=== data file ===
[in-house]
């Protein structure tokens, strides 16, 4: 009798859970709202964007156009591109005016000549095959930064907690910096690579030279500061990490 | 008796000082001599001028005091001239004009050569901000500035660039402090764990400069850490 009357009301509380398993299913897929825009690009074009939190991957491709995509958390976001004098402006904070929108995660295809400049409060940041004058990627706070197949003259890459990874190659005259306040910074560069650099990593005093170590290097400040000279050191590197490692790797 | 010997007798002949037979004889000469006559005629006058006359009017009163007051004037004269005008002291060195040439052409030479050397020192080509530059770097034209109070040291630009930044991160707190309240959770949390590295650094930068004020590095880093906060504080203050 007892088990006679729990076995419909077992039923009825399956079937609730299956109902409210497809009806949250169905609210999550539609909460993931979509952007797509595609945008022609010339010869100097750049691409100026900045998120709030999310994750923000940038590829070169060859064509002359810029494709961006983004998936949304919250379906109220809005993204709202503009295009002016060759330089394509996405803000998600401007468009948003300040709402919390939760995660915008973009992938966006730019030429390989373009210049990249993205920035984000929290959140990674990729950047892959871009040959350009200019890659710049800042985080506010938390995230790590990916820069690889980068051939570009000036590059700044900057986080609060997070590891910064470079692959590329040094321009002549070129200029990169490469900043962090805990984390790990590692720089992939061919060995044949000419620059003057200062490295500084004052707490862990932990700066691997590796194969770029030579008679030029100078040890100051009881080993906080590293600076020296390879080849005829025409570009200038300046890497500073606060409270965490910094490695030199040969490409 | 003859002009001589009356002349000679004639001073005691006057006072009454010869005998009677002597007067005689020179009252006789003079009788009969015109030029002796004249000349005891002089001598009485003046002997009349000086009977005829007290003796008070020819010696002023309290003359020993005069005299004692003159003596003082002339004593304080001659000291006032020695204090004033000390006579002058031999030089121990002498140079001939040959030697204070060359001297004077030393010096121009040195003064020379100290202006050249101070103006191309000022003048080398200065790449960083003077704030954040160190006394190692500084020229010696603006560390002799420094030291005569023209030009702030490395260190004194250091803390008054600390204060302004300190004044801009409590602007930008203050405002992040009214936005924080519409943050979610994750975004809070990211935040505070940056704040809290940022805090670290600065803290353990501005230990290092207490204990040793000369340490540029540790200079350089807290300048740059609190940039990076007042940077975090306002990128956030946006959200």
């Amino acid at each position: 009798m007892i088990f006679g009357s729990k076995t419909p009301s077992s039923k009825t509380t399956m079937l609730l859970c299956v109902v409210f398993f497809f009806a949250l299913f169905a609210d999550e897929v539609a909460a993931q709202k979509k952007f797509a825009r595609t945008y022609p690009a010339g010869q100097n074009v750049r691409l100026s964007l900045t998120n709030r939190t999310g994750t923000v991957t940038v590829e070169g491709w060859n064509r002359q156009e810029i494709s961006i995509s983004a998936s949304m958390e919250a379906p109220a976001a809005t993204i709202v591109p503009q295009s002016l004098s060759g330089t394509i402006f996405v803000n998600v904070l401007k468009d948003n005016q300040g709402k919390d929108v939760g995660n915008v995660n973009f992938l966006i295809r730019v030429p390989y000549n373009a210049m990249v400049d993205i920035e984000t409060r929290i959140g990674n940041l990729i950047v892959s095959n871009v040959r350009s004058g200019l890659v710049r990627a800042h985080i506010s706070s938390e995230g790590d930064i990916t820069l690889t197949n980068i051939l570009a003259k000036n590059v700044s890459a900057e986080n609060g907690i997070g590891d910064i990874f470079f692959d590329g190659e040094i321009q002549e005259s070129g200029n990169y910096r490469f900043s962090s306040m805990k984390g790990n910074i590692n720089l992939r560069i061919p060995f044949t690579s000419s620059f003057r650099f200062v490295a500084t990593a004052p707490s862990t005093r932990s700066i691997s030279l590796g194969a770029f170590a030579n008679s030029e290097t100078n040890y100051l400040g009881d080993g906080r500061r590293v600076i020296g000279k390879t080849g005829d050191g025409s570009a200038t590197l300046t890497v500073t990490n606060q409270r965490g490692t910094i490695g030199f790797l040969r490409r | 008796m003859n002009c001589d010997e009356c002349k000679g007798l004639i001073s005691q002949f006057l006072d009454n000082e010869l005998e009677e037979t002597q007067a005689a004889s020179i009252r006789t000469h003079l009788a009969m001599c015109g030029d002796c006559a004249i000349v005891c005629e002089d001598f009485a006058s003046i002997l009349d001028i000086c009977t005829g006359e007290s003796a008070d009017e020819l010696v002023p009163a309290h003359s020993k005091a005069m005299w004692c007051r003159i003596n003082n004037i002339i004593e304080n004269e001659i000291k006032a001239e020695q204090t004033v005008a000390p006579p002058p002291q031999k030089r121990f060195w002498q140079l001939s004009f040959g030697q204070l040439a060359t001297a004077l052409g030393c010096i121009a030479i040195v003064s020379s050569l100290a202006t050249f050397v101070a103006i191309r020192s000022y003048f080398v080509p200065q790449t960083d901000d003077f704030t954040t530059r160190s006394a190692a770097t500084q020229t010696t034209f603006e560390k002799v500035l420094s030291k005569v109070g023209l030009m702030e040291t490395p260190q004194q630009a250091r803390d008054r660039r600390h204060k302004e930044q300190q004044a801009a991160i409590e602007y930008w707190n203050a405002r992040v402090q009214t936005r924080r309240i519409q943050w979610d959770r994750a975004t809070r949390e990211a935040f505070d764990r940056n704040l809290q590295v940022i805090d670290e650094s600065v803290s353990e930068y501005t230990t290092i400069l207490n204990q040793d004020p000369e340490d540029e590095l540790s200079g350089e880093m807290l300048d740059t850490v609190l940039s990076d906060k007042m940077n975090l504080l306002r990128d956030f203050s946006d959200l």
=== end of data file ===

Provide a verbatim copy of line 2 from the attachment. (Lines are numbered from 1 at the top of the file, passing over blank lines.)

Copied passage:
């Protein structure tokens, strides 16, 4: 009798859970709202964007156009591109005016000549095959930064907690910096690579030279500061990490 | 008796000082001599001028005091001239004009050569901000500035660039402090764990400069850490 009357009301509380398993299913897929825009690009074009939190991957491709995509958390976001004098402006904070929108995660295809400049409060940041004058990627706070197949003259890459990874190659005259306040910074560069650099990593005093170590290097400040000279050191590197490692790797 | 010997007798002949037979004889000469006559005629006058006359009017009163007051004037004269005008002291060195040439052409030479050397020192080509530059770097034209109070040291630009930044991160707190309240959770949390590295650094930068004020590095880093906060504080203050 007892088990006679729990076995419909077992039923009825399956079937609730299956109902409210497809009806949250169905609210999550539609909460993931979509952007797509595609945008022609010339010869100097750049691409100026900045998120709030999310994750923000940038590829070169060859064509002359810029494709961006983004998936949304919250379906109220809005993204709202503009295009002016060759330089394509996405803000998600401007468009948003300040709402919390939760995660915008973009992938966006730019030429390989373009210049990249993205920035984000929290959140990674990729950047892959871009040959350009200019890659710049800042985080506010938390995230790590990916820069690889980068051939570009000036590059700044900057986080609060997070590891910064470079692959590329040094321009002549070129200029990169490469900043962090805990984390790990590692720089992939061919060995044949000419620059003057200062490295500084004052707490862990932990700066691997590796194969770029030579008679030029100078040890100051009881080993906080590293600076020296390879080849005829025409570009200038300046890497500073606060409270965490910094490695030199040969490409 | 003859002009001589009356002349000679004639001073005691006057006072009454010869005998009677002597007067005689020179009252006789003079009788009969015109030029002796004249000349005891002089001598009485003046002997009349000086009977005829007290003796008070020819010696002023309290003359020993005069005299004692003159003596003082002339004593304080001659000291006032020695204090004033000390006579002058031999030089121990002498140079001939040959030697204070060359001297004077030393010096121009040195003064020379100290202006050249101070103006191309000022003048080398200065790449960083003077704030954040160190006394190692500084020229010696603006560390002799420094030291005569023209030009702030490395260190004194250091803390008054600390204060302004300190004044801009409590602007930008203050405002992040009214936005924080519409943050979610994750975004809070990211935040505070940056704040809290940022805090670290600065803290353990501005230990290092207490204990040793000369340490540029540790200079350089807290300048740059609190940039990076007042940077975090306002990128956030946006959200």